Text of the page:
The casing 110 carries an ear coupling 120 surrounding an opening to the front cavity 180 and having a passage 125 that is formed through the ear coupling 120 and that communicates with the front cavity 180. In some embodiments, an acoustically transparent screen, grill or other form of perforated panel (not shown) may be positioned in or near the passage 125 in a manner that obscures the front cavity 180 and/or the passage 125 from view for aesthetic reasons and/or to protect components within the casing 110 from damage. At times when the earpiece 100 is worn by a user in the vicinity of one of the user's ears, the passage 125 acoustically couples the front cavity 180 to the ear canal of that ear, while the ear coupling 120 engages portions of the ear to form at least some degree of acoustic seal therebetween. This acoustic seal enables the casing 110, the ear coupling 120 and portions of the user's head surrounding the ear canal (including portions of the ear) to cooperate to acoustically isolate the front cavity 180, the passage 125 and the ear canal from the environment external to the casing 110 and the user's head to at least some degree, thereby providing some degree of passive noise reduction (PNR).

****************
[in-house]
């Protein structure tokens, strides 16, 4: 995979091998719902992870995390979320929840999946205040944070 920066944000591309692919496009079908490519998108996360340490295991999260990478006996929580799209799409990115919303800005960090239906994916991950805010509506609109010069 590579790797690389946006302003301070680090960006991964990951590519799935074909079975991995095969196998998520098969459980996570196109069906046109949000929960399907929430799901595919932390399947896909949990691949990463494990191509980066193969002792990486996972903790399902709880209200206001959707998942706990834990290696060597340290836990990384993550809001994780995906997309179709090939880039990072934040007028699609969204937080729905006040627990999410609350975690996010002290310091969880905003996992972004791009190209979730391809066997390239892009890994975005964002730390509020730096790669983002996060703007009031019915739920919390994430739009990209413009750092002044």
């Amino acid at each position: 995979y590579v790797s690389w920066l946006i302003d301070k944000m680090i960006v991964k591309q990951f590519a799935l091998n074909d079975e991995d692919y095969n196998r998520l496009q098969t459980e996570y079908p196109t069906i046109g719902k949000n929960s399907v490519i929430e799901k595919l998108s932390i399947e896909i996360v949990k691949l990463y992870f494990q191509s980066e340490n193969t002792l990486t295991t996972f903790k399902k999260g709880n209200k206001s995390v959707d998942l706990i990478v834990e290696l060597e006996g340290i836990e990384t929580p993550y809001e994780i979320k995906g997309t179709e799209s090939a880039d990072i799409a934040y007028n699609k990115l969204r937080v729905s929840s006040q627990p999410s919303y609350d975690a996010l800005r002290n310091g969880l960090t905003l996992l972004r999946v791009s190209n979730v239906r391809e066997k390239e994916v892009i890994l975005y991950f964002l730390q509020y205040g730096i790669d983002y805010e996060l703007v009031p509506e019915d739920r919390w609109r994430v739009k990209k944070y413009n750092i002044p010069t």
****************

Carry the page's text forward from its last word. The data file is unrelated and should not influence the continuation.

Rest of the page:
In some variations, the ear coupling 120 may be fabricated from one or more flexible materials and shaped in a manner that enables the ear coupling 120 to be deformable to a degree sufficient to conform to the curved surfaces of the portions of the ear and/or the side of the head of the user such that the ear coupling 120 engages to provide at least some degree of PNR. Further, the one or more materials of the ear coupling 120 may be chosen to provide much of the PNR at higher audible frequencies (e.g., 1 KHz and above). This may be done in a manner that coordinates such provision of passive attenuation with structuring any ANR functionality to provide attenuation at lower audible frequencies such that the resulting combination provides attenuation across a wide range of audible frequencies (e.g., 20 Hz through 20 KHz).